Brian Chan, MD ’13, had $750 stolen from his car Saturday night. security is not a police force like they have at UWO, Patterson said their authority is very limited off campus. “If somebody reported that their house in the Ghetto was broken into, they have to call Kingston police,” he said. “This is because it’s private property and doesn’t belong to the University.” Patterson said although their jurisdiction may be different, Campus Security works closely with Kingston Police to ensure that students feel safe. “We’re here as a resource and if we can assists with an off-campus issue we’re happy to help,” Patterson said. “If someone’s house got broken in to, we can offer some advice and tips to students who can tell their landlord, such as getting appropriate locks and lighting outside.” Campus Security assists Kingston Police by maintaining contact with the Queen’s community. “We have platforms to make

contact with thecommunity. These platforms include emails and alerts sent out over Twitter. It’s an opportunity for us to let Queen’s community know that an occurrence happened so students can make informed decisions,” Patterson said. Campus Security has various safety services on campus to help combat security risks for students. Campus Security runs Walksafe, a program similar to Walkhome, which has teams of two Security Staff escorts walk students from one point on campus to another. The physical presence of Campus Security itself is a preventive measure for security risks on campus. “We do foot patrolling and physical auditing to look at the safety of campus. We make sure there’s access [to] emergency phones and assess the physical setup of campus,” he said, adding that by physically patrolling campus, Campus Security provides

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a physical deterrent and allows for quick responses to calls for service. While security incidents do occur, students for the most part are aware of Campus Security’s programs and ways to stay safe. “I’d never want to single out why any individual occurrence happened,” Patterson said. “My experience is that our students are diligent and aware of personal safety. One of the things we’re finding is that people are aware of their environment and services provided. They do make reports to Campus Security, and we are able to send out alerts to ensure safety of community.” —With files from Clare Clancy For general inquiries call Campus Security at 613-533-6733. For Emergencies phone 613-533-6111.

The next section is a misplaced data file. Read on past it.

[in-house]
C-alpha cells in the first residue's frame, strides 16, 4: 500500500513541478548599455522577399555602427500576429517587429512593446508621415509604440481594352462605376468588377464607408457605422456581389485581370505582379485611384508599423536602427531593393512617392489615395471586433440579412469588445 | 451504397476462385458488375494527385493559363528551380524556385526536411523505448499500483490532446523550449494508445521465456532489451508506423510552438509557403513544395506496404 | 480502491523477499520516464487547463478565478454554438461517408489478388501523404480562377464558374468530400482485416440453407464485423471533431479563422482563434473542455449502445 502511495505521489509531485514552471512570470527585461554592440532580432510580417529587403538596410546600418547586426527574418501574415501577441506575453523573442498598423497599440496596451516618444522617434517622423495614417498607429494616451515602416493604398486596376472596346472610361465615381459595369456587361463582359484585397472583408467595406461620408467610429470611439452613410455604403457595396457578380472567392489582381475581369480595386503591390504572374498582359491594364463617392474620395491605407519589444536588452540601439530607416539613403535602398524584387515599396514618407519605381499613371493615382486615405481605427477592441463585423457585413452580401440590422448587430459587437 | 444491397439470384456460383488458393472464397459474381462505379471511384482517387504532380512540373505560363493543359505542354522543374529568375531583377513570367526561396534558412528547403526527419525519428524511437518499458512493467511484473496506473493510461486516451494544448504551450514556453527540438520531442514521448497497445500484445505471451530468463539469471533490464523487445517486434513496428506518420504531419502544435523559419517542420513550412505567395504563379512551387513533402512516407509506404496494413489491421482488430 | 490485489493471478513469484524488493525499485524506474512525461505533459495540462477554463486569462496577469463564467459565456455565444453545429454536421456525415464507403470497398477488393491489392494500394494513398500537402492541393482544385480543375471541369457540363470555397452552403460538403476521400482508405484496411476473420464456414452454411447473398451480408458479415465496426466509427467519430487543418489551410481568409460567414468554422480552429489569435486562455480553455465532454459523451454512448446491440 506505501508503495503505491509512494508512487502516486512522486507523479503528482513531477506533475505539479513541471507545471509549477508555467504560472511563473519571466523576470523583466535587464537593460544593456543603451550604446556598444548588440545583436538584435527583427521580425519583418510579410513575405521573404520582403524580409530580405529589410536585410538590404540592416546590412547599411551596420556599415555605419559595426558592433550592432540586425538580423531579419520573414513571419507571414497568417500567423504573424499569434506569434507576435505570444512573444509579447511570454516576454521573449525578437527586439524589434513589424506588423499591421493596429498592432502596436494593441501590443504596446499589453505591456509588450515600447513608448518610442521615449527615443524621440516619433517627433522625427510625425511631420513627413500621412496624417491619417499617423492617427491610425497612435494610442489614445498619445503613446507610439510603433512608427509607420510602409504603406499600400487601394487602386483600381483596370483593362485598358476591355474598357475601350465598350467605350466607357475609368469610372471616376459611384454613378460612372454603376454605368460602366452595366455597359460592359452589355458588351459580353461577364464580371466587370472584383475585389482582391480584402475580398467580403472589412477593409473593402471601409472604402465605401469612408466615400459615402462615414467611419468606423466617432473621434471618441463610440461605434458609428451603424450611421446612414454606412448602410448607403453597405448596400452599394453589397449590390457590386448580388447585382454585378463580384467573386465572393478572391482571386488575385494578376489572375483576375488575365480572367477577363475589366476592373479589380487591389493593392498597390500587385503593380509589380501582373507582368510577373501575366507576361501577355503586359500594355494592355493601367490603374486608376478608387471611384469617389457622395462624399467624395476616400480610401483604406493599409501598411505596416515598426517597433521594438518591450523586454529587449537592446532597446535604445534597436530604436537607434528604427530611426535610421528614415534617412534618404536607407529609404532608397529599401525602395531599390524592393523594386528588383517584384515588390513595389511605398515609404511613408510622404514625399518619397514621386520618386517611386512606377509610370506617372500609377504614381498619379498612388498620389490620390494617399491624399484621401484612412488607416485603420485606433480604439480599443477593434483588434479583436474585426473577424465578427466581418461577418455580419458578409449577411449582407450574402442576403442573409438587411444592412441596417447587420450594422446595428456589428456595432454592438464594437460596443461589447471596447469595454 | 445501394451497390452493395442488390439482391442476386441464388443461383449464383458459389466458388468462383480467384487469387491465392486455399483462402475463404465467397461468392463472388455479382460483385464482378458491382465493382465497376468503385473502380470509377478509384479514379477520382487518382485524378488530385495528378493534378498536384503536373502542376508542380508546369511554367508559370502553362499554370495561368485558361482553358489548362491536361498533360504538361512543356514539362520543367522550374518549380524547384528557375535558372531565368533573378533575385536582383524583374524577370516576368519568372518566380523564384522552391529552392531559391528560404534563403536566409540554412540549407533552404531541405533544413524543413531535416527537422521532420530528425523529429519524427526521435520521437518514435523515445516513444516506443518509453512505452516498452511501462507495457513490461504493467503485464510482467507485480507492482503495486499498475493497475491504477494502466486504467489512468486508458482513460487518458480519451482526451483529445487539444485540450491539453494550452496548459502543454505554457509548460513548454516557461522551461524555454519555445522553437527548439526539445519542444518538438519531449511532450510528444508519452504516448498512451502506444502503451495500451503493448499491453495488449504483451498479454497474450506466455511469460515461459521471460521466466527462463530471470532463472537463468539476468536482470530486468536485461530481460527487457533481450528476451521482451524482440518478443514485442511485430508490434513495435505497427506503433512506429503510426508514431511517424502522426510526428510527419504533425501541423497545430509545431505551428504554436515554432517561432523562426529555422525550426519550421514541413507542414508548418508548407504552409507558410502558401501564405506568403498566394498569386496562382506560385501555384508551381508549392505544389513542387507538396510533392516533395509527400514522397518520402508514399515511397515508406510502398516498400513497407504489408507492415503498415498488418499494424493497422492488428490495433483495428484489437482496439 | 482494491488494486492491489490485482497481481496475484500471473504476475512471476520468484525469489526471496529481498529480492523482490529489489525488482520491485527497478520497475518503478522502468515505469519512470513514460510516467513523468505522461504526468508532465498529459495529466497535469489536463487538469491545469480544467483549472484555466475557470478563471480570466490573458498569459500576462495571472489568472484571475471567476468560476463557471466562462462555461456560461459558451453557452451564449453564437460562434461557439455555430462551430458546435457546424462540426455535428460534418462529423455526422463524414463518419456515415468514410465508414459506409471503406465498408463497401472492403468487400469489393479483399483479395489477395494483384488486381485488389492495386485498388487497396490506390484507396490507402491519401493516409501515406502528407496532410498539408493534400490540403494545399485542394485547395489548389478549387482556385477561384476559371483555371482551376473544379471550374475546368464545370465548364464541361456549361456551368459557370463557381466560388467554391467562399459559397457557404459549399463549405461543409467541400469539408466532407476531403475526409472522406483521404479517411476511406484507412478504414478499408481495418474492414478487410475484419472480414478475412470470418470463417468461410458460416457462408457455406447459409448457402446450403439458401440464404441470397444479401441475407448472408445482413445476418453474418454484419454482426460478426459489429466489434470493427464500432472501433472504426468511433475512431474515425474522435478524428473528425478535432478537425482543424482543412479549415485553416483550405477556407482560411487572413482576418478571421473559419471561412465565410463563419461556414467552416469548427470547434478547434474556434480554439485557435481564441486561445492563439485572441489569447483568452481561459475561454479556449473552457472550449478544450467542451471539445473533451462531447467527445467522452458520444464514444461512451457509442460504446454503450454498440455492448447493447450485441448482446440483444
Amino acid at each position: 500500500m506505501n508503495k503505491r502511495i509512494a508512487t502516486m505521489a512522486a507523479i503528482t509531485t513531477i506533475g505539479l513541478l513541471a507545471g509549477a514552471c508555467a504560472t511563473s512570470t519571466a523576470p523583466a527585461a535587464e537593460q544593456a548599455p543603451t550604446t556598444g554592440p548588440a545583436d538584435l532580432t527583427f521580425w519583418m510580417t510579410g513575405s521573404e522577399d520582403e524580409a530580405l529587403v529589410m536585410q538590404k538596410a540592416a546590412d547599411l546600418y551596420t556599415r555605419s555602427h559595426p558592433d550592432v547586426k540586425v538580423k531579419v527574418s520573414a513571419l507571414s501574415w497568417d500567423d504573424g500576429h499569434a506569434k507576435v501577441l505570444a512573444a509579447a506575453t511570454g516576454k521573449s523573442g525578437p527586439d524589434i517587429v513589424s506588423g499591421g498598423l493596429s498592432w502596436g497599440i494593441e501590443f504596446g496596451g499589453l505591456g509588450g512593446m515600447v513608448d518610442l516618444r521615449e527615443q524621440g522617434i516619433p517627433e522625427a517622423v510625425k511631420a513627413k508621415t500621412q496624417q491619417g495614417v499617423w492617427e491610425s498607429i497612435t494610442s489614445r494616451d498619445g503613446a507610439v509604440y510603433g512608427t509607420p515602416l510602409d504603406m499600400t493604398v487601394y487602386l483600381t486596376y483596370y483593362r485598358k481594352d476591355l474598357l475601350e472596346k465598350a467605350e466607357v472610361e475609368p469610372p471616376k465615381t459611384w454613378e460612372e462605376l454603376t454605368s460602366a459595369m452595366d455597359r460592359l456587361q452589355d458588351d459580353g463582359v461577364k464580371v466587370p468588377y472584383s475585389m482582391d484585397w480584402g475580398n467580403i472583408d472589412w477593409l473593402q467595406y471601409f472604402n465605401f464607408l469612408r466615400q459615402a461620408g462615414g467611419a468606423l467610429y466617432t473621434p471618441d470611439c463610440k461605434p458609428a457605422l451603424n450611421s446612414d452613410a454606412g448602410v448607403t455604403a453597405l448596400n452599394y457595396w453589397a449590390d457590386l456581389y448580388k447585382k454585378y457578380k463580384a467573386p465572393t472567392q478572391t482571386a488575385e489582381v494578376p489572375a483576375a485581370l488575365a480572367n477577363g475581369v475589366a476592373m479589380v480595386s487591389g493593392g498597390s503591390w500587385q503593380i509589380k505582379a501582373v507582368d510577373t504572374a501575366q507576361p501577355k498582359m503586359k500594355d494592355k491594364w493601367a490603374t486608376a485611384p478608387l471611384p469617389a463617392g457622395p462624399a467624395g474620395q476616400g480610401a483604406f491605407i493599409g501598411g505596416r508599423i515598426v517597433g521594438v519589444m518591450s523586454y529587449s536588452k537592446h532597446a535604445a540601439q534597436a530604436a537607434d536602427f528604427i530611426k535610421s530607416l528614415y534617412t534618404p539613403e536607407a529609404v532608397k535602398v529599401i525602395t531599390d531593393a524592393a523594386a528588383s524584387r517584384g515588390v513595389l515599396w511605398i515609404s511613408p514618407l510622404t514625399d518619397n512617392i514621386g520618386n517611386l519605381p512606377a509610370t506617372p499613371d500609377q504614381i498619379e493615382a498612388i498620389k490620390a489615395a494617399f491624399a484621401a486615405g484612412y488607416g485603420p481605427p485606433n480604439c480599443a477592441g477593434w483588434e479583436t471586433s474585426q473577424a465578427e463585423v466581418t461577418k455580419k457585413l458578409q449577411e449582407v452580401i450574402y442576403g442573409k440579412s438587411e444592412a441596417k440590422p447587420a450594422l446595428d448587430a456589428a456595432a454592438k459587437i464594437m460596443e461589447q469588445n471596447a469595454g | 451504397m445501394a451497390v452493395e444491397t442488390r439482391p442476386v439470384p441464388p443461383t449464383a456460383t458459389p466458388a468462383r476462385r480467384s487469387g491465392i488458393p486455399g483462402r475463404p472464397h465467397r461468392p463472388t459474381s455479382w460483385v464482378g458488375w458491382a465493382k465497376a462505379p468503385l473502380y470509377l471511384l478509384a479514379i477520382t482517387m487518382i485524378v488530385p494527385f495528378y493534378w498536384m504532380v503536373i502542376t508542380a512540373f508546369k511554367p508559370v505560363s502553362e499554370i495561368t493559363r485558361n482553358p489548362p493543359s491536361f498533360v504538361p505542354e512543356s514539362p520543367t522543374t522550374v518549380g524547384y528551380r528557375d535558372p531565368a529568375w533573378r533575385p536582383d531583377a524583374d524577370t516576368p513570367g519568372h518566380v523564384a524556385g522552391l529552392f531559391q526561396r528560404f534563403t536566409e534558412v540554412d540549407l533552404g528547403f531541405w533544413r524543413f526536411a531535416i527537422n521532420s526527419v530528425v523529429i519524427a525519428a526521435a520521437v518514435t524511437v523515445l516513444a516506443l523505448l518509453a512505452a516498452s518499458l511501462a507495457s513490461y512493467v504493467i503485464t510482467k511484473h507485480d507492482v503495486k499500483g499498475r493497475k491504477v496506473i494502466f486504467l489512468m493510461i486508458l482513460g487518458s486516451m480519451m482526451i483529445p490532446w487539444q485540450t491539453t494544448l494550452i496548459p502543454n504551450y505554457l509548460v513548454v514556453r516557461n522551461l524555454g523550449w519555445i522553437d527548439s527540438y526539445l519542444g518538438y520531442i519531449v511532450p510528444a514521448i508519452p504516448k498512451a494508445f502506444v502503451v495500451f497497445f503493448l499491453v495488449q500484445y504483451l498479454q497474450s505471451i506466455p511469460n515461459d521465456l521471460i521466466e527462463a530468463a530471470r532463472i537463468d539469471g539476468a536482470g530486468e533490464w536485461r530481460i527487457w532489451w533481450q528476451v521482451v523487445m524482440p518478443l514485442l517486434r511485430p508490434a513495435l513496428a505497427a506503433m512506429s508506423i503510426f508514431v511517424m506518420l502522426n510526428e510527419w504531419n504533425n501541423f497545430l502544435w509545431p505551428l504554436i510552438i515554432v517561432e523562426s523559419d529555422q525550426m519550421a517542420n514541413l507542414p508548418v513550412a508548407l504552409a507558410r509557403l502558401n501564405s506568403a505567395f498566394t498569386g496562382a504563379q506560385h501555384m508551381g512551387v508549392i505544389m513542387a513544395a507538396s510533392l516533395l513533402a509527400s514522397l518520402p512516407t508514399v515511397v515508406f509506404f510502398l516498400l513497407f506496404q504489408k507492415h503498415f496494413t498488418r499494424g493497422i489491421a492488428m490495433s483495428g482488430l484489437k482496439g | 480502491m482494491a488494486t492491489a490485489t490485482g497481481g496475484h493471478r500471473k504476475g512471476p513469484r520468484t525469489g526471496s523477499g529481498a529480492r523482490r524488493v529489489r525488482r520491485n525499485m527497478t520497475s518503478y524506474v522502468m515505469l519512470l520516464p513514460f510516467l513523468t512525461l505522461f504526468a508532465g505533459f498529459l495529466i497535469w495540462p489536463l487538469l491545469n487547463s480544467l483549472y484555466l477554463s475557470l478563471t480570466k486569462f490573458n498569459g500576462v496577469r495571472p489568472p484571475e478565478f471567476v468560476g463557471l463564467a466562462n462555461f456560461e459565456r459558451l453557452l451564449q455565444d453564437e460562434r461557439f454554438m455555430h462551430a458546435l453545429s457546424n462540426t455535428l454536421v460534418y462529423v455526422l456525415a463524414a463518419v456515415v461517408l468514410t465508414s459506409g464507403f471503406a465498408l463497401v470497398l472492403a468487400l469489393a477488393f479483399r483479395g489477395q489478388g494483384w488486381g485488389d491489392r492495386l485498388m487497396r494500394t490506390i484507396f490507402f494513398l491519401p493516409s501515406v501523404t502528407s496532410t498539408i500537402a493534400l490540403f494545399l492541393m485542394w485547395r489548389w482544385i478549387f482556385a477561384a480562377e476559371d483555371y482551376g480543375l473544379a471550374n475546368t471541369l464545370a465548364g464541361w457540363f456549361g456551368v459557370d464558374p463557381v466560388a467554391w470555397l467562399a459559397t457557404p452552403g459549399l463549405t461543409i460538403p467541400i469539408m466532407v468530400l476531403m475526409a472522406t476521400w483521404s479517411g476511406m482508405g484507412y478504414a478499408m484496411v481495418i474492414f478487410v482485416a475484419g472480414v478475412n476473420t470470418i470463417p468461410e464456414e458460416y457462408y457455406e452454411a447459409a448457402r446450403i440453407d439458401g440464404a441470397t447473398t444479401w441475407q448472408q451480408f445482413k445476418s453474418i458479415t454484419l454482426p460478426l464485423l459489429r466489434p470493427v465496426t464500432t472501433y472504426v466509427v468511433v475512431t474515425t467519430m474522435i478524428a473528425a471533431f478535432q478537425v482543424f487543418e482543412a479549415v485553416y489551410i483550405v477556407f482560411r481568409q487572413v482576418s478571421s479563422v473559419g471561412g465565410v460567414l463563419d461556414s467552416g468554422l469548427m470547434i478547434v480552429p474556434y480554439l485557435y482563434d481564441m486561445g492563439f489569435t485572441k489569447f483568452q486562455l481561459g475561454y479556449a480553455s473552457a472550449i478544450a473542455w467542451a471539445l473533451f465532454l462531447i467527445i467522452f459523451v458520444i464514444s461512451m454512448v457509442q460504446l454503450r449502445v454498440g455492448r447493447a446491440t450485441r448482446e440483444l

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Q u ee n ’ s

Friday, November 19, 2010


the journal Maclean’s strains A

n article published in Maclean’s on Nov. 10 titled “Too Asian?” asks a provocative question. The piece focuses on concerns within the academic community about the implications of a university gaining—as one student put it—a “reputation of being Asian.” The article cites claims that Asian students are more likely to apply themselves to academics, while white students are more likely to emphasize social interaction, extracurriculars and alcohol. Some administrators fear that having an “Asian” reputation will alienate non-Asian applicants. The question of being “too Asian” is a high-profile concern in the US, where universities are often accused of arbitrarily controlling the ethnic makeup of their student body—accusations supported by scientific studies. The article suggests that Canadian universities face a difficult problem. Because these institutions operate as meritocracies, racial identity shouldn’t influence one’s ability to be a successful applicant. However, universities must choose between acknowledging the presence of these stereotypes—and risk being labelled as discriminatory—or avoid acknowledging them altogether. The piece has become the target of a substantial amount of hostility, as many have suggested it merely perpetuates racial stereotypes. Because many of the

interviewees are citing individual experiences, the article appears to be a series of racially-motivated generalizations put forth as fact. The Maclean’s article faces a significant hurdle engrained in the topic it discusses. Writing a news story about an acknowledged problem based on stereotypes and generalisations is difficult. While the piece includes a variety of quotations from students, faculty and administrators, contextualizing individual opinions is nearly impossible. No one is in a position to make a definitive statement, nor does any one individual’s opinion speak for anyone else. Despite the numerous criticisms levelled at the Maclean’s piece, one of its most unequivocal points is also its most valid. An admissions system based on anything other than merit is discriminatory. As the Maclean’s article concludes, universities should target racial stereotyping by encouraging diversity and equity within campuses, not by artificially ensuring a ratio of some ethnicities to others. Ultimately, an individual is free to discount attending a university based on whatever criteria are most important to him or her. If this includes concerns about a university’s “Asian” reputation, then that student is simply letting their own racism inform a highly consequential decision. And he or she should probably think twice.

Insensate consent T

he Supreme Court of Canada is set to consider whether a person can consent to sexual activity that will take place while they’re unconscious. The deliberation has been prompted by a case brought before the court by a woman who awoke in a sexual scenario after being choked into unconsciousness by her partner. The woman—whose identity has been withheld from the media—claimed the intercourse was non-consensual, but subsequently recanted her testimony. While her partner was convicted of sexual assault, a court of appeal ruled that the woman had consented and overturned the conviction. There are compelling arguments for the case on both sides. Some have argued that the ability to consent to an activity must include the freedom to withdraw consent at any time, which is impossible in a state of unconsciousness. If advanced consent is codified into law, some are concerned it could become a legal defence in cases of sexual assault. Others suggest that the ability to relinquish